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Last Updated: 9/19/2016

The Downturn in Agriculture: Implications for the Midwest and the Future of Farming

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On November 29, 2016, the Federal Reserve Bank of Chicago held a conference to examine the agricultural downturn in the Midwest and discuss future directions for farming.

With prices for key agricultural products falling from their peaks in recent years, many farm operations are having to deal with lower revenues. Moreover, farms face thinner profit margins — and even losses — since their input costs have not fallen as much as product prices. The U.S. Department of Agriculture projects that net income for the farm sector will decline for a third consecutive year in 2016. This downturn has hit the Midwest hard, as seen in lower farmland values and cash rental rates for cropland.

At the conference, experts from academia, industry and policy institutions explored the agricultural downturn’s implications for both the farm sector and the broader regional economy. The goals of the conference included understanding key trends in farm income, product prices, and input costs; assessing the primary factors behind the sector’s downturn; examining policies that provide support to farm operations and promote risk management; and discussing the role of agricultural lending under these challenging circumstances, as well as in the next phase for agriculture.

photo of bill northey
Secretary Bill Northey
Iowa Department of Agriculture and Land Stewardship

Bill Northey is a fourth generation farmer from Spirit Lake, Iowa who grows corn and soybeans. Northey returned to Spirit Lake to farm with his grandfather after graduating from Iowa State University in 1981. He was reelected to his third term as Iowa Secretary of Agriculture in November of 2014, winning with 62 percent of the vote and receiving more votes than any other candidate in the state.

As Secretary, Northey has committed to traveling to each of Iowa’s 99 counties every year to hear from farmers and rural residents with a stake in the future of agriculture. These meetings allow him to listen to their needs and better lead the Iowa Department of Agriculture and Land Stewardship as it seeks to serve the people of the state. His priorities as Secretary of Agriculture are advancing science and new technologies to better care for our air, soil and water and reaching out to all Iowans to tell the story of Iowa agriculture.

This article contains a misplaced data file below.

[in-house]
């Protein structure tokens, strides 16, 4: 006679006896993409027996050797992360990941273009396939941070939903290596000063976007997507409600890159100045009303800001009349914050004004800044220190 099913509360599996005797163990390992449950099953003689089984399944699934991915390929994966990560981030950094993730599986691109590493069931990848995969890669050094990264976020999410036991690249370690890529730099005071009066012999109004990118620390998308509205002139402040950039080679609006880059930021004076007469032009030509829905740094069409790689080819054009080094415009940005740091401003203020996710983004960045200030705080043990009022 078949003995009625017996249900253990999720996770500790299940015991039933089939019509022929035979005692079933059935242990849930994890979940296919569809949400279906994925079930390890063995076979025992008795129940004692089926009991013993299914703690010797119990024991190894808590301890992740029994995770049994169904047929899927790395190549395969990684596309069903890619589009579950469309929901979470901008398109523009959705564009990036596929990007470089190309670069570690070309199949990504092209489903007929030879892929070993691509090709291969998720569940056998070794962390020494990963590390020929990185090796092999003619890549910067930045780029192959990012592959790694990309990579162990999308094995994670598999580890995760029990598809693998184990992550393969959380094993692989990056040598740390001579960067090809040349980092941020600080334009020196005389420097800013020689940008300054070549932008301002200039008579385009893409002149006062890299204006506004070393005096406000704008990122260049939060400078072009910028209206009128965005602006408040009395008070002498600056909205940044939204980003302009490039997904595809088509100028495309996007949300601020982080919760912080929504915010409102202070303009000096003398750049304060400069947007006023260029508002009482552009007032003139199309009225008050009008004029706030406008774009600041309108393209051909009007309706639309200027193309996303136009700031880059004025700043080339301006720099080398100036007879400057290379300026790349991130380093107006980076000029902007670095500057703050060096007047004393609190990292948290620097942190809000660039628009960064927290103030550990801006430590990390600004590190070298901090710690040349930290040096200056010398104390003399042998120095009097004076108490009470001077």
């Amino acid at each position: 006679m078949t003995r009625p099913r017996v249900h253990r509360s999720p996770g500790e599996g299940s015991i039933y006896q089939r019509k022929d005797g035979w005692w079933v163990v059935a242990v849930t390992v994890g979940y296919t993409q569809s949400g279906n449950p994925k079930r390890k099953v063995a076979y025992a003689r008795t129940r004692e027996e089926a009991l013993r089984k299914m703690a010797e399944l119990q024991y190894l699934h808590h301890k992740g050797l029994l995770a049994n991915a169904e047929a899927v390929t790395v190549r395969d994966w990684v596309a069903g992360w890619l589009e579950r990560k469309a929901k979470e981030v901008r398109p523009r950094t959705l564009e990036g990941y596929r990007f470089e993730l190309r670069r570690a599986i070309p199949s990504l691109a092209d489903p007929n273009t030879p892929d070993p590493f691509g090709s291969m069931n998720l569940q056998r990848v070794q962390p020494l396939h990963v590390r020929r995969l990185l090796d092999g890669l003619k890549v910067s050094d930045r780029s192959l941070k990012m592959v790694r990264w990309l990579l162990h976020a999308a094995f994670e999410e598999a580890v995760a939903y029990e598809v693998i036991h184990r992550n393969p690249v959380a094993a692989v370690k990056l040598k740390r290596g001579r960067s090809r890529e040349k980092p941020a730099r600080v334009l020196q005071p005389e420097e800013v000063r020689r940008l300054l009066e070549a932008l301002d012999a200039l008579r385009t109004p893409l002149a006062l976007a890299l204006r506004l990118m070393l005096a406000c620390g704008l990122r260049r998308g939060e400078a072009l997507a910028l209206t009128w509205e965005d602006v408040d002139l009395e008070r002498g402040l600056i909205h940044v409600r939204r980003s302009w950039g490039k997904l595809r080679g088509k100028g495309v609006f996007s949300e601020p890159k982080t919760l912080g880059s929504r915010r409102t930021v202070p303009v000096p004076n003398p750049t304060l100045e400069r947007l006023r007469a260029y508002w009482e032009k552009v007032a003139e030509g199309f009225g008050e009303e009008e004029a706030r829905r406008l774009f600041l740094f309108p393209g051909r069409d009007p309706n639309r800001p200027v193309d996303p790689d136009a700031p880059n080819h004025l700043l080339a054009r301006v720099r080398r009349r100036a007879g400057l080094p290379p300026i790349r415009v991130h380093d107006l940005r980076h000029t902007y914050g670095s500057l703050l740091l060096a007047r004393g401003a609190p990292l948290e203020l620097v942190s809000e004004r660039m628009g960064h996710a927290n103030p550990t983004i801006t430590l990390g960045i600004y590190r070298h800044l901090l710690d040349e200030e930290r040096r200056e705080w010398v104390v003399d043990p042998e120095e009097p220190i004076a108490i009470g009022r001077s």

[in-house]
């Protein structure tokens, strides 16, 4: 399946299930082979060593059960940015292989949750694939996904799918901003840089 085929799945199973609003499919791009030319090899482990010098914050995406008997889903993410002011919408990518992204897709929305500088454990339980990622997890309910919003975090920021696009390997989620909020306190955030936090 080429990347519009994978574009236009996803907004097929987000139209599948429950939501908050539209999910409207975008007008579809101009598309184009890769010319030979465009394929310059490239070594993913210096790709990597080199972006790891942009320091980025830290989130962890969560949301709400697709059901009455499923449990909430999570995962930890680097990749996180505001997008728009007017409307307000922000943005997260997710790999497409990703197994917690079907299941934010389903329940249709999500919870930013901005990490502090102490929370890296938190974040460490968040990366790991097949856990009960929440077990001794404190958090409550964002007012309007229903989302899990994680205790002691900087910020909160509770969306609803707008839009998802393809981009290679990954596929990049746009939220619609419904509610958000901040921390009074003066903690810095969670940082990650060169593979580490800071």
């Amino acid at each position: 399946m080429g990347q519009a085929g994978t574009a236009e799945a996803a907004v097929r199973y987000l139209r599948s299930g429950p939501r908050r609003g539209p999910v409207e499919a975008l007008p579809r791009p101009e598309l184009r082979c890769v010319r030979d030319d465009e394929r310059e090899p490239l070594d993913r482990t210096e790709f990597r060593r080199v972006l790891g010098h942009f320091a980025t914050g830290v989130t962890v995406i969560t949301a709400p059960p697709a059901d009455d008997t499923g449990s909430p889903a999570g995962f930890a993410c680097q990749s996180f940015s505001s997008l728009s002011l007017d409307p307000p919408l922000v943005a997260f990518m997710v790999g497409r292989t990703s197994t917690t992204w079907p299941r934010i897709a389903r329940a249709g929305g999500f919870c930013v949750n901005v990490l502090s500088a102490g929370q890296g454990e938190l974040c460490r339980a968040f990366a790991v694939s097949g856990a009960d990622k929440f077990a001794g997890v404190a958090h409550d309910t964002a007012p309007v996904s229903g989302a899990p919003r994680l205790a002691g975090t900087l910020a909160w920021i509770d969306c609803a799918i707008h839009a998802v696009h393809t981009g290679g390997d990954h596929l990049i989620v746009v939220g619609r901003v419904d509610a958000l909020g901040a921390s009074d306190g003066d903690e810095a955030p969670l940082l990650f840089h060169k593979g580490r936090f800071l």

Tuesday, 11/29/16
8:00 AM
Registration and Continental Breakfast
9:00 AM
Welcome and Opening Remarks
David Oppedahl, Senior Business Economist, Federal Reserve Bank of Chicago
9:15 AM
Session 1: Impacts of the Agricultural Downturn on Farms and Communities
Bob Young, Chief Economist and Deputy Executive Director, American Farm Bureau Federation
Dave Swenson, Associate Scientist, Department of Economics, Iowa State University
10:30 AM
10:45 AM
Session 2: Agricultural Finance Trends
Nathan Kauffman, Assistant Vice President and Omaha Branch Executive, Federal Reserve Bank of Kansas City
Ani L. Katchova, Associate Professor and Farm Income Enhancement Chair, Ohio State University
Sarah Tulman, Economist, Economic Research Service, U.S. Department of Agriculture
12:00 PM
Bill Northey, Secretary, Iowa Department of Agriculture and Land Stewardship
1:30 PM
Session 3: Farm Policy’s Role During the Downturn and Going Forward
Jonathan Coppess, Clinical Assistant Professor, University of Illinois at Urbana-Champaign
2:15 PM
2:30 PM
Session 4: Panel Discussion – How Will Financing Agriculture Evolve in Response to the Farm Downturn?
Jeffrey Jensen, Assistant Vice President, Supervision and Regulation, Federal Reserve Bank of Chicago
James L. Plagge, President and Chief Executive Officer, Bank Iowa Corporation
Paul Anderson, Executive Vice President and Chief Credit Officer, Farm Credit Services
Paul N. Ellinger, Vice Provost for Budget and Resource Planning and Professor, University of Illinois at Urbana-Champaign
4:00 PM
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